1. “Our Clients.” Burness.com. Accessed May 11, 2021. https://burness.com/our-services. ^
  2. “Communications Strategy.” Burness.com. Accessed May 11, 2021. https://burness.com/our-services/communications-strategy. ^
  3. “Creative Strategy, Design and Production.” Burness.com. Accessed May 11, 2021. https://burness.com/our-services/creative-strategy-design-and-production. ^
  4. “Digital Strategy and Engagement.” Burness.com. Accessed May 11, 2021. https://burness.com/our-services/digital-strategy-and-engagement. ^
  5. “Media Relations.” Burness.com. Accessed May 11, 2021. https://burness.com/our-services/media-relations. ^
  6. “Writing.” Burness.com. Accessed May 11, 2021. https://burness.com/our-services/writing. ^
  7. “Policy Communications.” Burness.com. Accessed May 12, 2021. https://burness.com/our-services/policy-communications. ^
  8. “Our Work.” Burness.com. Accessed May 13, 2021. https://burness.com/case-study. ^
  9. Taliento, Matt Miller and Lynn. “Battling childhood obesity in the US: An interview with Robert Wood Johnson’s CEO.” McKinsey & Company. Accessed April 26, 2017. http://www.mckinsey.com/industries/healthcare-systems-and-services/our-insights/battling-childhood-obesity-in-the-us-an-interview-with-robert-wood-johnsons-ceo. ^
  10. Bernhardt, Gordon J. “Communicating Social Change: Andy Burness.” Profiles in Success. July 2015. Accessed May 13, 2021. https://profilesinsuccessbook.com/profile-success/andy-burness/. ^
  11. “Presidential Donor Lookup Results.” OpenSecrets.org. Accessed May 12, 2021. https://www.opensecrets.org/pres08../search.php?cid=ALL&name=&employ=&cycle=2008&state=&zip=20815&amt=a&sort=A&page=16. ^
  12. Burness, Andy. “Going Back to School.” Burness.com. September 6, 2017. Accessed May 11, 2021. https://burness.com/blog/going-back-to-school. ^
  13. “Andy Burness.” Burness.com. Accessed May 11, 2021. https://burness.com/our-people/andy. ^
  14. “Lobbyist Profile: Adam Zimmerman.” OpenSecrets.com. Accessed May 11, 2021. https://www.opensecrets.org/federal-lobbying/lobbyists/summary?id=Y0000028699L. ^
  15. “Adam Zimmerman.” Burness.com. Accessed May 12, 2021. https://burness.com/our-people/adam. ^
  16. “Abby Manishor.” Burness.com. Accessed May 13, 2021. https://burness.com/our-people/abby. ^
  17. Bernhardt, Gordon J. “Communicating Social Change: Andy Burness.” Profiles in Success. July 2015. Accessed May 13, 2021. https://profilesinsuccessbook.com/profile-success/andy-burness/. ^
  18. “Our Services.” Burness.com. Accessed May 11, 2021. https://burness.com/our-services. ^
  19. “Communications Strategy.” Burness.com. Accessed May 11, 2021. https://burness.com/our-services/communications-strategy. ^
  20. “Creative Strategy, Design and Production.” Burness.com. Accessed May 11, 2021. https://burness.com/our-services/creative-strategy-design-and-production. ^
  21. “Digital Strategy and Engagement.” Burness.com. Accessed May 11, 2021. https://burness.com/our-services/digital-strategy-and-engagement. ^
  22. “Media Relations.” Burness.com. Accessed May 11, 2021. https://burness.com/our-services/media-relations. ^
  23. “Writing.” Burness.com. Accessed May 11, 2021. https://burness.com/our-services/writing. ^
  24. “Policy Communications.” Burness.com. Accessed May 12, 2021. https://burness.com/our-services/policy-communications. ^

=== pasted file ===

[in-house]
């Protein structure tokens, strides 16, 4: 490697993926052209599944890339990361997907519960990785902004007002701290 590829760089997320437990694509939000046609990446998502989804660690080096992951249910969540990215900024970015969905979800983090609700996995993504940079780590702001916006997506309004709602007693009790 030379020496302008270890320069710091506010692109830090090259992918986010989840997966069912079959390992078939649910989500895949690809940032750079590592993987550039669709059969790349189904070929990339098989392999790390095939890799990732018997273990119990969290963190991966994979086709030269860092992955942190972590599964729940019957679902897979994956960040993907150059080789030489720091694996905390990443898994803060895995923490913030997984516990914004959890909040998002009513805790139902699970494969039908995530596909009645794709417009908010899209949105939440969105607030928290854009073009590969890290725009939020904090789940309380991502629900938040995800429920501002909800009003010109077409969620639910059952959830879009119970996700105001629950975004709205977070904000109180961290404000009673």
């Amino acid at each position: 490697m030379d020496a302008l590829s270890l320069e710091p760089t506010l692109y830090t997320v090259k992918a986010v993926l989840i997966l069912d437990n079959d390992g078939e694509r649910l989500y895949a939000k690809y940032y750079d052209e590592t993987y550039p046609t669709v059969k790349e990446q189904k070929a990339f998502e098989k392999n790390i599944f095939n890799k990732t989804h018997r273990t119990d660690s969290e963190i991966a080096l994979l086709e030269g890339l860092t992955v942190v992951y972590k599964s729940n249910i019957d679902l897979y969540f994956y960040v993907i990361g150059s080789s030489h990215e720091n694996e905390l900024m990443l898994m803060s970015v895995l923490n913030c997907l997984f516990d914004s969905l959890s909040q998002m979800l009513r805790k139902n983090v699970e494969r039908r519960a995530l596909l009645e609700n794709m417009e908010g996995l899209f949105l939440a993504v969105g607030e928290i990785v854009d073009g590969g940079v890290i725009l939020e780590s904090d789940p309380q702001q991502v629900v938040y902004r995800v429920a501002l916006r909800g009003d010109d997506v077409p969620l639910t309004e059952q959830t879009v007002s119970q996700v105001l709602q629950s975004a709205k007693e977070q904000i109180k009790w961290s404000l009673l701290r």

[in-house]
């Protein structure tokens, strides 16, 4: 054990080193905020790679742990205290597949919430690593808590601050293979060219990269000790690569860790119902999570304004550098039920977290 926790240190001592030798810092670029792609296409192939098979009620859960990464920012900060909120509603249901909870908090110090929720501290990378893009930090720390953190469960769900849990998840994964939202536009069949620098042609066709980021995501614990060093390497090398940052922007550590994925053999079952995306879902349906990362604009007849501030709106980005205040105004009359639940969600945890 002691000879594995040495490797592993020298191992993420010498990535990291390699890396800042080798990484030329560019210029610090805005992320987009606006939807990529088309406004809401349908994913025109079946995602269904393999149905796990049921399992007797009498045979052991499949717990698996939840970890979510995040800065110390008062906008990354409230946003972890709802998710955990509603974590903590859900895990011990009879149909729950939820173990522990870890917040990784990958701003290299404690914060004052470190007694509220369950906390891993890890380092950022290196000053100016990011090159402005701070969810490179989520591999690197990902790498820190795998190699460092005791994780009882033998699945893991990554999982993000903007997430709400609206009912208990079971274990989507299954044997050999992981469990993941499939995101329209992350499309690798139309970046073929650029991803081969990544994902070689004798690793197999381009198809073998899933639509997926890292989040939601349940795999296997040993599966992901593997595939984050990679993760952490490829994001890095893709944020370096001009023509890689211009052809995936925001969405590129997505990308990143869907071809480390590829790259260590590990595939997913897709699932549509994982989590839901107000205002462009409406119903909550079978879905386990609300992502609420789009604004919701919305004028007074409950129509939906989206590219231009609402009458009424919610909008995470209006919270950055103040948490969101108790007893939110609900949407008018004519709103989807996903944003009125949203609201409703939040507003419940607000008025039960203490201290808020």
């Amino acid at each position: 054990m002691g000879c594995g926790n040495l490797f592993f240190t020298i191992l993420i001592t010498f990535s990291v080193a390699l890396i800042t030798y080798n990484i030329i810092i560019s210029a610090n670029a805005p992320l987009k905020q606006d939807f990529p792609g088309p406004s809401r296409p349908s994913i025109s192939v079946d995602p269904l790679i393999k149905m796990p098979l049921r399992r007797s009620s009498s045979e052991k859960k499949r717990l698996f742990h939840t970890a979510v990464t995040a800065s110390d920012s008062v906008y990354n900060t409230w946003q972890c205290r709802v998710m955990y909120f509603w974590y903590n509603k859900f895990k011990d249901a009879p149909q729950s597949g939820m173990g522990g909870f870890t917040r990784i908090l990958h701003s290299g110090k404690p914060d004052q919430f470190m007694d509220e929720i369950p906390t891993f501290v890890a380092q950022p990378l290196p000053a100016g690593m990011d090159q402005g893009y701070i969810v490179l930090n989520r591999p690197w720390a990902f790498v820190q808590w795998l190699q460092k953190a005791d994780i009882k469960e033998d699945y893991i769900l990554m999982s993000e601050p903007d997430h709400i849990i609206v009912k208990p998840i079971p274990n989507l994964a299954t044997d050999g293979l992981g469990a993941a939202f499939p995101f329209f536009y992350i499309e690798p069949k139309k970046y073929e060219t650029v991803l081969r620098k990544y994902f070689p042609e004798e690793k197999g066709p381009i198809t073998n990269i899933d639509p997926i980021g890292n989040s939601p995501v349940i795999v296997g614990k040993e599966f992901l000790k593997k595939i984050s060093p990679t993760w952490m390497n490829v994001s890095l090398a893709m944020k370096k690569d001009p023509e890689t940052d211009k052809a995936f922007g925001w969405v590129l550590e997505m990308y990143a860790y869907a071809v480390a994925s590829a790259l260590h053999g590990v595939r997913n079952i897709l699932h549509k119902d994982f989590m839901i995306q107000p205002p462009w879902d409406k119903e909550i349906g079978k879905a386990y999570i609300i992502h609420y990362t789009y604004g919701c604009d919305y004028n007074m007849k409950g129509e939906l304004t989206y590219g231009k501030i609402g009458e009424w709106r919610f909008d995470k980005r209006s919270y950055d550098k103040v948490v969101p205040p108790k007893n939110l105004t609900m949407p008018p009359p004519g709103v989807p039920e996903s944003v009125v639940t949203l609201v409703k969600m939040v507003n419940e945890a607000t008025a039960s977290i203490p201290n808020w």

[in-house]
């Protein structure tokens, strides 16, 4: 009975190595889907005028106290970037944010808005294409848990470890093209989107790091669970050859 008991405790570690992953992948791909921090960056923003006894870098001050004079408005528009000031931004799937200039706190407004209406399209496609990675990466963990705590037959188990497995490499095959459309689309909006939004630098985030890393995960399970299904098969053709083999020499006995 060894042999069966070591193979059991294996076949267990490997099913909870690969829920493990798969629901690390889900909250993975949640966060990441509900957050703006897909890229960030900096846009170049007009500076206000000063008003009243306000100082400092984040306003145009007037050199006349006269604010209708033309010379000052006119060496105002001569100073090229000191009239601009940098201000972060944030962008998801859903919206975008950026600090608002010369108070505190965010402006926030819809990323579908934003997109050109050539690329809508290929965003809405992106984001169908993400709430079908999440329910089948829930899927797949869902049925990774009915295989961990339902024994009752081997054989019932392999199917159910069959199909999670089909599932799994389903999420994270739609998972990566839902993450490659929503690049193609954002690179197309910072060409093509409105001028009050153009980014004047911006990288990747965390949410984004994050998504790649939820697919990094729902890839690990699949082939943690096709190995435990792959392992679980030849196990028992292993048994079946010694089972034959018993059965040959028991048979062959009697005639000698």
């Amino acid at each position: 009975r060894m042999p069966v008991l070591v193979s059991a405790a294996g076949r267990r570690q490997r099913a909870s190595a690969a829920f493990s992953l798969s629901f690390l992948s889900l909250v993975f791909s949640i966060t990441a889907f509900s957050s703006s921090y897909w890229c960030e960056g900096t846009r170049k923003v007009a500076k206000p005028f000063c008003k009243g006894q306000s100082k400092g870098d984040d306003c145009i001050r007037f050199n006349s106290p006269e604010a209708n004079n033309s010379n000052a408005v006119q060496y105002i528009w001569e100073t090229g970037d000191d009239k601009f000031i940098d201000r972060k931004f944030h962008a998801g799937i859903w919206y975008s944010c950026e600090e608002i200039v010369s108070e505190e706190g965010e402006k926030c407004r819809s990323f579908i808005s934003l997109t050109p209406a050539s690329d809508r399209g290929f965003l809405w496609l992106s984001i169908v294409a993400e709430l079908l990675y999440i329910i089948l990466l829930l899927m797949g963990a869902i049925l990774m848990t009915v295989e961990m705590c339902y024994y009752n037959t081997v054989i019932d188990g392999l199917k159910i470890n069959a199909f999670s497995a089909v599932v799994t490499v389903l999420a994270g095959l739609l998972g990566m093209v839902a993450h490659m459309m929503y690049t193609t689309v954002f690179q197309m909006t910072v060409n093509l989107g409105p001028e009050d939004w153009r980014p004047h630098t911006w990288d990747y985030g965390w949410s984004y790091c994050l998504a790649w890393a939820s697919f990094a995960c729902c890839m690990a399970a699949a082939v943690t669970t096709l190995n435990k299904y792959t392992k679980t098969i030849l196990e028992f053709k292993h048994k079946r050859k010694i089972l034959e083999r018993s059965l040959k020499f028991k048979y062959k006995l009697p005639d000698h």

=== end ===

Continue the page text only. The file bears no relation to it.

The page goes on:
25. “Shaping the Narrative on Climate Change.” Burness.com. Accessed May 13, 2021. https://burness.com/case-study/shaping-the-narrative-on-climate-change. ^
  26. “Building an Evidence Base of Gun Violence Research.” Burness.com. Accessed May 13, 2021. https://burness.com/case-study/building-an-evidence-base-of-gun-violence-research. ^
  27. “Feb. 4 deadline to apply for funds to research gun violence.” The St. Louis American. January 3, 2020. Accessed May 13, 2021. http://www.stlamerican.com/news/local_news/feb-deadline-to-apply-for-funds-to-research-gun-violence/article_6185eb16-2e57-11ea-9c8f-1739b81226d7.html. ^
  28. Munz, Michele. “Missouri gets spotlight in nationwide effort to study gun violence prevention.” St. Louis Post-Dispatch. January 8, 2020. Accessed May 13, 2021. https://www.stltoday.com/lifestyles/health-med-fit/health/missouri-gets-spotlight-in-nationwide-effort-to-study-gun-violence/article_5411d4c6-5a95-5fe4-a684-4bb0287f09eb.html. ^
  29. “2020 Will Be a Big Year for the Gun Issue.” January 3, 2020. Accessed May 13, 2021. https://www.thetrace.org/2020/01/gun-violence-2020-election-research-extremism-shootings/. ^
  30. “Analyzing the Impact of Proposed Changes to the Supplemental Nutrition Assistance Program.” Burness.com. Accessed May 13, 2021. https://burness.com/case-study/analyzing-the-impact-of-proposed-changes-to-snap. ^
  31. McCausland, Phil. “Trump administration proposals could cause millions to lose food stamps.” NBC News.  November 30, 2019. Accessed May 13, 2021. https://www.nbcnews.com/news/us-news/trump-administration-proposal-could-cause-millions-lose-food-stamps-n1092866. ^
  32. Picchi, Aimee. “Total Trump food-stamp cuts could hit up to 5.3 million households.” December 10, 2019. Accessed May 13, 2021. https://www.cbsnews.com/news/trump-administration-says-food-stamps-need-reform-advocates-say-millions-will-suffer/. ^
  33. Linderman, Juliet. “668,000 will lose food stamp benefits under new work rules.” December 4, 2019. Accessed May 13, 2021. https://apnews.com/article/business-ap-top-news-nutrition-politics-46cda2574cbad2a31d52c33d07d7c77d. ^
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Burness Communications


Bethesda, MD